Sega

Sacred Pools [Sega Saturn, PC – Cancelled]

Sacred Pools is a cancelled interactive movie / FMV game that was in development by Code Monkeys and Segasoft in 1995 / 1996, for Sega Saturn and PC. It seems the project was shown in video form at E3 1996 along with other classic Saturn titles, such as Nights, Panzer Dragoon 2, Virtual On and many more, but in the end Sacred Pools was never released. A few details were published by various gaming magazines at the time, as in Ultra Game Players #74 (January 1997), Mean Machines Sega Magazine #45 (July 1996), PC Player #07 (July 1996), and Sega Saturn Magazine UK #10 (August 1996).

The game had a quite negative feedback from the press and that could be one of the reasons of its cancellation:

“Just when you thought the interactive movie was dead.. along comes Sacred Pools. This is another Segasoft venture, and one which they say revolutionises adventure gaming by mixing computer graphics with video footage. At present only the video footage was on show, and it’s the usual mix of Dr. Who effects and actors without dignity. And we thought they’d learned their lesson with Double Switch.”

As far as we know, Sacred Pools was meant to be one of the first adult-only titles for the Sega Saturn, in the form of “erotic thriller” with explicit (?) sex and violent scenes, but we don’t know exactly what the team wanted to shown in the game. Sacred Pools was just one of many unreleased games planned by Segasoft, such as G.I. Ant, Heat Warz, Ragged Earth and Skies.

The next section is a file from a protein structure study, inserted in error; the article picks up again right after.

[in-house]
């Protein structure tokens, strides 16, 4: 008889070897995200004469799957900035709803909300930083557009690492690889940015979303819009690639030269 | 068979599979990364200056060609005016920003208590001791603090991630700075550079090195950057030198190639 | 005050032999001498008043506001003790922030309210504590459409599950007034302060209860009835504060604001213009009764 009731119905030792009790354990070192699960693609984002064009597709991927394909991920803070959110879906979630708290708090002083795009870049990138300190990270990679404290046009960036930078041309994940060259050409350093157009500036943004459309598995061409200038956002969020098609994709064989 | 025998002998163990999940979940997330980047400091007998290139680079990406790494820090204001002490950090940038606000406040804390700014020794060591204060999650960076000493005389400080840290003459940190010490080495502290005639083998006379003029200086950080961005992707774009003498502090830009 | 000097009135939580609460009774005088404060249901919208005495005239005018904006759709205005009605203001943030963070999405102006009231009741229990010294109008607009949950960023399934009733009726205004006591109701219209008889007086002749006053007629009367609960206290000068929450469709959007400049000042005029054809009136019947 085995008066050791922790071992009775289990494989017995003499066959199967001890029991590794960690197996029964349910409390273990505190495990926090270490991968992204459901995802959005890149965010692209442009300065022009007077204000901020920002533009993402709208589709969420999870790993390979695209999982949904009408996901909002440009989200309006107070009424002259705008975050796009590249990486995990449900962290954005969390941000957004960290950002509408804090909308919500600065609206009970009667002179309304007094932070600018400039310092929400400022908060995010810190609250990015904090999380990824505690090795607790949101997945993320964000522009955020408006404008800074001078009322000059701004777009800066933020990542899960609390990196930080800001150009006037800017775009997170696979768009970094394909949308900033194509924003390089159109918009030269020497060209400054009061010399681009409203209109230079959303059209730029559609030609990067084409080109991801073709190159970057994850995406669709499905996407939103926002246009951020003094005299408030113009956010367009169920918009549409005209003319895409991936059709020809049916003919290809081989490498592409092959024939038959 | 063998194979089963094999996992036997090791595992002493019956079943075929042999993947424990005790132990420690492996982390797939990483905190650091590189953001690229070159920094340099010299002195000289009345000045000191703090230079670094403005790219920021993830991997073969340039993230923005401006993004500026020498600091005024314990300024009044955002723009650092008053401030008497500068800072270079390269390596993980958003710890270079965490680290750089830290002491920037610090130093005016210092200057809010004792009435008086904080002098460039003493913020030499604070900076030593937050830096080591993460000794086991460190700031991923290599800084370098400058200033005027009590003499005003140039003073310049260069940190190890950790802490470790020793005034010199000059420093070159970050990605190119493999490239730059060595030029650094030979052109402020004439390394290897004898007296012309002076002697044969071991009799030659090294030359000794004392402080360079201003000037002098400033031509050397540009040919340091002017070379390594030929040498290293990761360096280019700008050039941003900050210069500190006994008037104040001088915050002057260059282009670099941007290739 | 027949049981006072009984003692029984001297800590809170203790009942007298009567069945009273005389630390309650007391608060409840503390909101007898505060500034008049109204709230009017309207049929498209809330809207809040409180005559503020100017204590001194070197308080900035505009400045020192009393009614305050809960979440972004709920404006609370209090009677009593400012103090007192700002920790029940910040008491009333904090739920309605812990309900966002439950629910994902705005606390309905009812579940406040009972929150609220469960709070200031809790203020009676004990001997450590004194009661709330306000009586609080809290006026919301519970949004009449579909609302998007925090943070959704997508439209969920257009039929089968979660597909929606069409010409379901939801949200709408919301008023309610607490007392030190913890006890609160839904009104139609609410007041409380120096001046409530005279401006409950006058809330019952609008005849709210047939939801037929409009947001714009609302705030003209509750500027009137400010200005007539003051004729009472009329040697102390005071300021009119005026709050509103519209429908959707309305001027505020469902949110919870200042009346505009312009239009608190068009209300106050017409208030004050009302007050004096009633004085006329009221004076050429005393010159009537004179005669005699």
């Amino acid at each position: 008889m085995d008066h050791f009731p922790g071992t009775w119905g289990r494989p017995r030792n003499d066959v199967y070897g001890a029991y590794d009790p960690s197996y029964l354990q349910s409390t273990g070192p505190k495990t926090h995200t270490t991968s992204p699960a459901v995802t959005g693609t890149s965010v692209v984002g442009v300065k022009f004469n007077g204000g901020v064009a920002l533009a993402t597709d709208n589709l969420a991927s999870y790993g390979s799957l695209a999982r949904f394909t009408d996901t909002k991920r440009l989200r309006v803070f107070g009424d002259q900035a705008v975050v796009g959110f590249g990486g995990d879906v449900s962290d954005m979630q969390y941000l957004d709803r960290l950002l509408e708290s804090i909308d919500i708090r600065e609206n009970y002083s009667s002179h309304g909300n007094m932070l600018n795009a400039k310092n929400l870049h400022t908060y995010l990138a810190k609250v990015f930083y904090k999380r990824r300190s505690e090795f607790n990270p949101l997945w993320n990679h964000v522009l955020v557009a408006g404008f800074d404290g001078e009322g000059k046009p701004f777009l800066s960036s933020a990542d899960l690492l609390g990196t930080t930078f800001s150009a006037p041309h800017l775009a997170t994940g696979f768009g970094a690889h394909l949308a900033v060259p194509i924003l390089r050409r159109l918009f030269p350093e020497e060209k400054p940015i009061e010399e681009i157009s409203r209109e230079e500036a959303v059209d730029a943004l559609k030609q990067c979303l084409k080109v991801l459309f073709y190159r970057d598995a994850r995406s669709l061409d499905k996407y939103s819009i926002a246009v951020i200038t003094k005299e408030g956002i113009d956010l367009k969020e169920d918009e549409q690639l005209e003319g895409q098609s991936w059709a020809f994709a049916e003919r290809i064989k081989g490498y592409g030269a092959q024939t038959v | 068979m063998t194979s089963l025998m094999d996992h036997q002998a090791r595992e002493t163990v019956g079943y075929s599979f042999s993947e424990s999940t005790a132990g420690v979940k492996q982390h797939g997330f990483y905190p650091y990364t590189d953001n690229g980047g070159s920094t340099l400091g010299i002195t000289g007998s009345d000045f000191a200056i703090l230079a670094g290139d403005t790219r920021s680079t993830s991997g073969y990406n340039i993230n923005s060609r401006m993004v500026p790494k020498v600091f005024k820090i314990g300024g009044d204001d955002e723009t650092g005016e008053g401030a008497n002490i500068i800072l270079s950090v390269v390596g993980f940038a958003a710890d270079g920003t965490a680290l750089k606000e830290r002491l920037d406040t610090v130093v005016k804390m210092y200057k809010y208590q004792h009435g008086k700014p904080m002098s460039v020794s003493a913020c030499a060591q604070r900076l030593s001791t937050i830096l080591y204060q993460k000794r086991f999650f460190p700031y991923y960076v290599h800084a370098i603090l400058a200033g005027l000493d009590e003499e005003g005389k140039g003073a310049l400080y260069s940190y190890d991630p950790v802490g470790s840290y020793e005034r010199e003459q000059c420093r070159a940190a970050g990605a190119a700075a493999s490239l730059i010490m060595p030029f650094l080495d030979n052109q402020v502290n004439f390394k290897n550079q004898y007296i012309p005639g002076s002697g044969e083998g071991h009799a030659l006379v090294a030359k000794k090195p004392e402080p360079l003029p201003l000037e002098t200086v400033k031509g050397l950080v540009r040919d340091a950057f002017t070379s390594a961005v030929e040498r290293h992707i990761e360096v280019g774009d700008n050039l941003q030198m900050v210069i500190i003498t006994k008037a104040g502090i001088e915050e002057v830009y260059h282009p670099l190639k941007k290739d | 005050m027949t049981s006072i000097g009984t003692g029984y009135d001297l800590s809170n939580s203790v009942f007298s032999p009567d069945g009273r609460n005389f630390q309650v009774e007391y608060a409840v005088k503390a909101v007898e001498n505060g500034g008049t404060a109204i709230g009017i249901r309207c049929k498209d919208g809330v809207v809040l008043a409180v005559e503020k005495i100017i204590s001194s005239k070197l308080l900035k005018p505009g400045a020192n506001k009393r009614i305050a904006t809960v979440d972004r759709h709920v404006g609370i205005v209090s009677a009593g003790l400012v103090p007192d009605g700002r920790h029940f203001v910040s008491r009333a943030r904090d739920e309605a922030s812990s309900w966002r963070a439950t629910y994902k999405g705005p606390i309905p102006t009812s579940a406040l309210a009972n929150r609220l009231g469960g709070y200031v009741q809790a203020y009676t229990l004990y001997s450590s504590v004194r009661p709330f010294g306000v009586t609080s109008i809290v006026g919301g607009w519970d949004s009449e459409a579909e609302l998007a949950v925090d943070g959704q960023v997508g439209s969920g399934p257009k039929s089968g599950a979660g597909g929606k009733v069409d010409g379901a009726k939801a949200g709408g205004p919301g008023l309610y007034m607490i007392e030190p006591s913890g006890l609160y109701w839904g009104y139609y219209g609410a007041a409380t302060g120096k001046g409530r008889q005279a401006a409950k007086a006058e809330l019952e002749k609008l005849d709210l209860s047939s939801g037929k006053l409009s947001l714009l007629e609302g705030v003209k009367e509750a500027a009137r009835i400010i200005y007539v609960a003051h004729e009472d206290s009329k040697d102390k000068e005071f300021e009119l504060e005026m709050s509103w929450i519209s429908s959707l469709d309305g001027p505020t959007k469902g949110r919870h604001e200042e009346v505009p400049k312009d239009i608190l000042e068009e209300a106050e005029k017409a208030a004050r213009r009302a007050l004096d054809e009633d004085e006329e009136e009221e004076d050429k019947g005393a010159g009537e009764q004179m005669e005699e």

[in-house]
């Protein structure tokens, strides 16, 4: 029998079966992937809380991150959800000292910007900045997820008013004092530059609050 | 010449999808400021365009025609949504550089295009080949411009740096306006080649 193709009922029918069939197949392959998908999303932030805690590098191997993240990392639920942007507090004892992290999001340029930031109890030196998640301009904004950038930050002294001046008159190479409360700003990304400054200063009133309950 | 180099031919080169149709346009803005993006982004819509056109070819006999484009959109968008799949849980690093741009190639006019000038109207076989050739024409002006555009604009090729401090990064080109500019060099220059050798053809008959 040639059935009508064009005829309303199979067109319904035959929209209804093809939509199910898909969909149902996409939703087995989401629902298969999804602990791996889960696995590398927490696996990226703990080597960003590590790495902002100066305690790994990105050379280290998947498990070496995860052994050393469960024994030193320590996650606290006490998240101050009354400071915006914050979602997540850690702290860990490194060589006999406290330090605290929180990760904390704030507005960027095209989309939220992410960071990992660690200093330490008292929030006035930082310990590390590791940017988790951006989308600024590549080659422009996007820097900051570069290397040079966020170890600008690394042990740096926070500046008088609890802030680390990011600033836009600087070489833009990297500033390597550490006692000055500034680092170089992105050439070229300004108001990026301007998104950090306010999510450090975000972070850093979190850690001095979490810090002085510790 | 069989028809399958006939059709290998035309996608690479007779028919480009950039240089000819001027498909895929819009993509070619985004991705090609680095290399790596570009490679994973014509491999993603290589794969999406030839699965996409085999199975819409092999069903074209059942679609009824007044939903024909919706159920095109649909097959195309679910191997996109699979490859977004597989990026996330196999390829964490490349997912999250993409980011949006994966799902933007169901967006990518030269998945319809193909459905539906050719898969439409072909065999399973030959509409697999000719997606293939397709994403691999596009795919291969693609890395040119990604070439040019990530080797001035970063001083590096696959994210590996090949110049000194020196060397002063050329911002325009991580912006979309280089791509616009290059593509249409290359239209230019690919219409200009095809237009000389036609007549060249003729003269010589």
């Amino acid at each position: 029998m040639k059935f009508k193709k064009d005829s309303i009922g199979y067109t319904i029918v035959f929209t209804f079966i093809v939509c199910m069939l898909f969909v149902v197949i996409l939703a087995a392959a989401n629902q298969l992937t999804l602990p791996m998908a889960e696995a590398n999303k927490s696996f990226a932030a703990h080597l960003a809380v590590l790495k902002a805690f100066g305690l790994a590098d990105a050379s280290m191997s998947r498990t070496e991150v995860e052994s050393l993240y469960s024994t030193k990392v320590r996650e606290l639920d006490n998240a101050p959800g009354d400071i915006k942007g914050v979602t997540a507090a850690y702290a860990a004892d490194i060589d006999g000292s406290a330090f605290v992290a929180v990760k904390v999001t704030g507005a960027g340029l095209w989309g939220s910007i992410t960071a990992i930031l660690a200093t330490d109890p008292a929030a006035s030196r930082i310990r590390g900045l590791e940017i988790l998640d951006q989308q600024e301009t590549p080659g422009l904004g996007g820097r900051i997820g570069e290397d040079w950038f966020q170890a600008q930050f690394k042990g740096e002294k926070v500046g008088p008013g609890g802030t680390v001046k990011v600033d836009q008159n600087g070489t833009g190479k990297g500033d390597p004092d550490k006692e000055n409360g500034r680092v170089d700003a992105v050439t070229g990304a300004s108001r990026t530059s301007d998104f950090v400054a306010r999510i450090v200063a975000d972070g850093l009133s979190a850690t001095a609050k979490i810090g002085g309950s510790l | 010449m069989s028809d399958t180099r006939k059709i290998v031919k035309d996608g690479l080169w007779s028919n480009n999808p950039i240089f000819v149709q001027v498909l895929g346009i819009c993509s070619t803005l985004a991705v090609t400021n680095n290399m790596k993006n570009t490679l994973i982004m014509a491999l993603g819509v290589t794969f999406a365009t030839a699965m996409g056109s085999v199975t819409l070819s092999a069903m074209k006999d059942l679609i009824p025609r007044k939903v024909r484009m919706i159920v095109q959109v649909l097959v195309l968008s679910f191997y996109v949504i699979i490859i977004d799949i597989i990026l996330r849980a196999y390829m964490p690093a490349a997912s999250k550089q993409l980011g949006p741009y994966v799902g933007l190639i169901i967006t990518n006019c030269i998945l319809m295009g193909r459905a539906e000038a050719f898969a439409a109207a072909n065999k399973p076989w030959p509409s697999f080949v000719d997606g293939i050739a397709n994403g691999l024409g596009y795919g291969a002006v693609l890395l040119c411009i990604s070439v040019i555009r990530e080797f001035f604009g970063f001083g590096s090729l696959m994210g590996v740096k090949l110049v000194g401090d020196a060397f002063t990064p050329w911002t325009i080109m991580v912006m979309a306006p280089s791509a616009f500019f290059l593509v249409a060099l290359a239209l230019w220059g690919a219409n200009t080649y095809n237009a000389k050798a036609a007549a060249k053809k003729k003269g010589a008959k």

A few more details were shared in the Assembler Games Forum by an anonymous user who seems to own a playable beta of the game:

“SEGASOFT paid over $3mil to develop the game. The company is called Codemonkeys now. Not sure if they had a different name back then. But Segasoft pretty much entirely funded the company during that period. […] My knowledge is limited. They spent a bunch of money developing this game that was supposed to be “revolutionary”. The game missed milestones and went way over budget. I have never played that far through the game but what i’ve seen is that it is basically a FMV game where you can sort of move around the world. You have choices of which direction to go and what to do, but they are limited and (obviously) on tracks.”

If you have more images or details about this lost game, let us know! We hope to be able to preserve some footage from the game in the future.

Images:

Knights (Digital Infinity) [Dreamcast, PC – Cancelled]

Before merging with Lost Boys Games and Orange Games to became the now popular Guerrilla Games and creating the Killzone series, Digital Infinity was a rather obscure indie team based in Netherlands. In late ’90s DI were working on an interesting online multiplayer brawler / party game titled Knights, planned to be released for Dreamcast and PC, following a gameplay similar to such games as Ooga Booga, Power Stone 2 and Heavy Metal: Geomatrix.

As reported by IGN in late 1999 Dutch publisher Project 2 Interactive gained the license to publish new Dreamcast games, announcing the never released Knights and another project under the name “Big Bang”, later released as Bang! Gunship Elite in December 2000. In another interesting article by Control Online (in Dutch) we can read that in March 2000 issue of PC Zone magazine (No. 30, Dutch version) they published a good preview of Knights, revealing more details about the game’s humorous backstory:

“In the magical kingdom of Whyrule the king is too old to keep ruling the country. To find a new king they decide to organize a big tournament among knights and the winner will then rule the kingdom. You’re ready for a career change, so put on your best mail-coat out of the closet and departure towards the castle.”